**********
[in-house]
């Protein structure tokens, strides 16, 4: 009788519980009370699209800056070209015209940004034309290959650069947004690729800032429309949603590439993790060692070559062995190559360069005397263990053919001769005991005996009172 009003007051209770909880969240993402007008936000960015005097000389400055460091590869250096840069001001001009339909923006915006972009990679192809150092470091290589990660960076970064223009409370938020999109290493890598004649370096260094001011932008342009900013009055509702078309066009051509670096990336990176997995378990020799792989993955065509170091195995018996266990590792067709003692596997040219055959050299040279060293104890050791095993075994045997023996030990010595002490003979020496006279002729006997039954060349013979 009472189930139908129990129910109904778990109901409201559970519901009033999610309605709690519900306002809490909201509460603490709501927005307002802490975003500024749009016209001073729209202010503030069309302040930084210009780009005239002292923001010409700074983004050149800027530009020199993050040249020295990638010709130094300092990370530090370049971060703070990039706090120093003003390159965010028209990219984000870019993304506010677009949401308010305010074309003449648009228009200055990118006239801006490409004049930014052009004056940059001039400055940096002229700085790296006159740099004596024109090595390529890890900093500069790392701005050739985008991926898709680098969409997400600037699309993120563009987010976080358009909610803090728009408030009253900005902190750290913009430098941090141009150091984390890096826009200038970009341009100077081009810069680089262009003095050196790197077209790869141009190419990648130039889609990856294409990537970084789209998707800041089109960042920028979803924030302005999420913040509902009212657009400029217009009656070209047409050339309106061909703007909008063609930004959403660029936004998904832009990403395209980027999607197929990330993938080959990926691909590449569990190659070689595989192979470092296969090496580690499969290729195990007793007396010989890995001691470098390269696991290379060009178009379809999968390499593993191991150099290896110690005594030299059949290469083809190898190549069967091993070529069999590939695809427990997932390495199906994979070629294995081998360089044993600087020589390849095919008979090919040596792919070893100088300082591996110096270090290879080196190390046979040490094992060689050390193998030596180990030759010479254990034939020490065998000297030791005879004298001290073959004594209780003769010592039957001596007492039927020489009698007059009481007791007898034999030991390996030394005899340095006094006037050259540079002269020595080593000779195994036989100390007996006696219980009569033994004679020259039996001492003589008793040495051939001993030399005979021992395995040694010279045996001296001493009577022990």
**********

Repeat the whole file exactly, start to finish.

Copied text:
[in-house]
């Protein structure tokens, strides 16, 4: 009788519980009370699209800056070209015209940004034309290959650069947004690729800032429309949603590439993790060692070559062995190559360069005397263990053919001769005991005996009172 009003007051209770909880969240993402007008936000960015005097000389400055460091590869250096840069001001001009339909923006915006972009990679192809150092470091290589990660960076970064223009409370938020999109290493890598004649370096260094001011932008342009900013009055509702078309066009051509670096990336990176997995378990020799792989993955065509170091195995018996266990590792067709003692596997040219055959050299040279060293104890050791095993075994045997023996030990010595002490003979020496006279002729006997039954060349013979 009472189930139908129990129910109904778990109901409201559970519901009033999610309605709690519900306002809490909201509460603490709501927005307002802490975003500024749009016209001073729209202010503030069309302040930084210009780009005239002292923001010409700074983004050149800027530009020199993050040249020295990638010709130094300092990370530090370049971060703070990039706090120093003003390159965010028209990219984000870019993304506010677009949401308010305010074309003449648009228009200055990118006239801006490409004049930014052009004056940059001039400055940096002229700085790296006159740099004596024109090595390529890890900093500069790392701005050739985008991926898709680098969409997400600037699309993120563009987010976080358009909610803090728009408030009253900005902190750290913009430098941090141009150091984390890096826009200038970009341009100077081009810069680089262009003095050196790197077209790869141009190419990648130039889609990856294409990537970084789209998707800041089109960042920028979803924030302005999420913040509902009212657009400029217009009656070209047409050339309106061909703007909008063609930004959403660029936004998904832009990403395209980027999607197929990330993938080959990926691909590449569990190659070689595989192979470092296969090496580690499969290729195990007793007396010989890995001691470098390269696991290379060009178009379809999968390499593993191991150099290896110690005594030299059949290469083809190898190549069967091993070529069999590939695809427990997932390495199906994979070629294995081998360089044993600087020589390849095919008979090919040596792919070893100088300082591996110096270090290879080196190390046979040490094992060689050390193998030596180990030759010479254990034939020490065998000297030791005879004298001290073959004594209780003769010592039957001596007492039927020489009698007059009481007791007898034999030991390996030394005899340095006094006037050259540079002269020595080593000779195994036989100390007996006696219980009569033994004679020259039996001492003589008793040495051939001993030399005979021992395995040694010279045996001296001493009577022990």